The most important thing for a woman entrepreneur is the first investor, says Roshni Mahtani

Roshni Mahtani

Roshni Mahtani is the founder of Singapore-based theAsianparent, a Southeast Asian community platform for parents.

Mahtani, who has over 15 years of media and marketing experience across the US and Asia Pacific regions, founded Tickled Media in 2009. theAsianparent is the company’s flagship brand and helps parents have healthy pregnancies and raise healthy children and families.

The company claims that it has over 30 million users per month on its website and app and is available in 11 languages in 13 countries.

In 2020, theAsianparent.com closed a Series C round led by Thailand’s SCB 10X, which was joined by Fosun International, JD.com, Vertex Ventures, ATM Capital, Redbadge Pacific, Mirae Asset Financial Group, and NAVER Corporation.

Roshni Mahtani was among the 12 women (co-)founders interviewed for our latest report Women in Startups: The SE Asia Edition. She shared her experience as a woman entrepreneur in Southeast Asia. Edited excerpts:

How long did it take you to raise your first round of investment? And how has the journey been?

I fundraised really late. I started the company first as a side hustle. It was just a side job I was doing, and I was doing it quite well. I got a lot of VC interest, specifically from those who were parents, because they would be users of my website. They would write in and say: hey, are you interested in talking to us? So I think the first fundraise was not that difficult because we were already an established business (and) we were already making money.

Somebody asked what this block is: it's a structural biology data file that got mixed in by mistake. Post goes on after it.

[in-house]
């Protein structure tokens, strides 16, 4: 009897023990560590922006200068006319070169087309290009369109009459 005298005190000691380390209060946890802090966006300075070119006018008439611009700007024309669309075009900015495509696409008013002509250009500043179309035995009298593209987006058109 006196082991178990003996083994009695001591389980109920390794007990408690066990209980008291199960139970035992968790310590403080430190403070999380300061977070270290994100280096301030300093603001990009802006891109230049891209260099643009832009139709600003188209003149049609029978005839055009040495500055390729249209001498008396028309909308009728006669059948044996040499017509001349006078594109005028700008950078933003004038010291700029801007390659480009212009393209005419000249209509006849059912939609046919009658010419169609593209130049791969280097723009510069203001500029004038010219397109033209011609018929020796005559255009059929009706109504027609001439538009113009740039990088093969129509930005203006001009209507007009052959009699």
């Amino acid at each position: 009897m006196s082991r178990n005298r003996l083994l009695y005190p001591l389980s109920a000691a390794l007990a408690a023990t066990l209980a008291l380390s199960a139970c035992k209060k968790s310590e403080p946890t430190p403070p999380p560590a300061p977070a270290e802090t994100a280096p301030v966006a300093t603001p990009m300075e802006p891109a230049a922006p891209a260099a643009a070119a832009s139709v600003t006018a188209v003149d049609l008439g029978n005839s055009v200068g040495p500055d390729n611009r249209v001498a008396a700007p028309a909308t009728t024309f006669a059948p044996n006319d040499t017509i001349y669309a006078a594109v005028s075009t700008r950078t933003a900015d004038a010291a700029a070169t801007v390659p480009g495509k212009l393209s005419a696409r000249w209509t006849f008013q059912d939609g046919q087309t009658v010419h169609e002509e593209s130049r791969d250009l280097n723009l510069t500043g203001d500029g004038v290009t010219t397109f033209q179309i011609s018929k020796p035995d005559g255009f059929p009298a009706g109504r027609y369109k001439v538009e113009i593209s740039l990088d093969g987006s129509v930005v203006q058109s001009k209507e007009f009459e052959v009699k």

How did this side hustle turn into a full-time endeavour?

It was my first early-stage investor relationship. I think he invested in the business only after a couple of years of the business being around. I had already decided by then that I was going to make this a full-time job. I think he [my investor] opened up my world to startup investments and startup expectations.

I think the most important thing for a woman entrepreneur or any startup entrepreneur is the first investor. Your first seed investor is possibly even more important than your series A, or Series B investor. In the early days, that’s when you’re the most fragile, right? And the business model can be looked at, and cut and sliced, and diced in so many different ways. And I think that you want the people who are in your inner circle, who also have skin in the game, to be giving you the right advice.

Did you make any changes to your business during the pandemic?

So COVID-19 was actually quite good for our business. When this [pandemic] started out, we were a bit scared, because we didn’t know if this was going to affect our business. But I think we’ve had three things going for us.

The first one is, parenting as a vertical is a resilient industry, you will cut costs as a mother, as a woman, or as a man; you will reduce costs in every other aspect but you will not cut the cost of what your child needs. You want the best for your child.

The second thing is that, we’re in the digital business. 2020 was the year of the digital. And we were able to capitalise on that, so that was really good for us.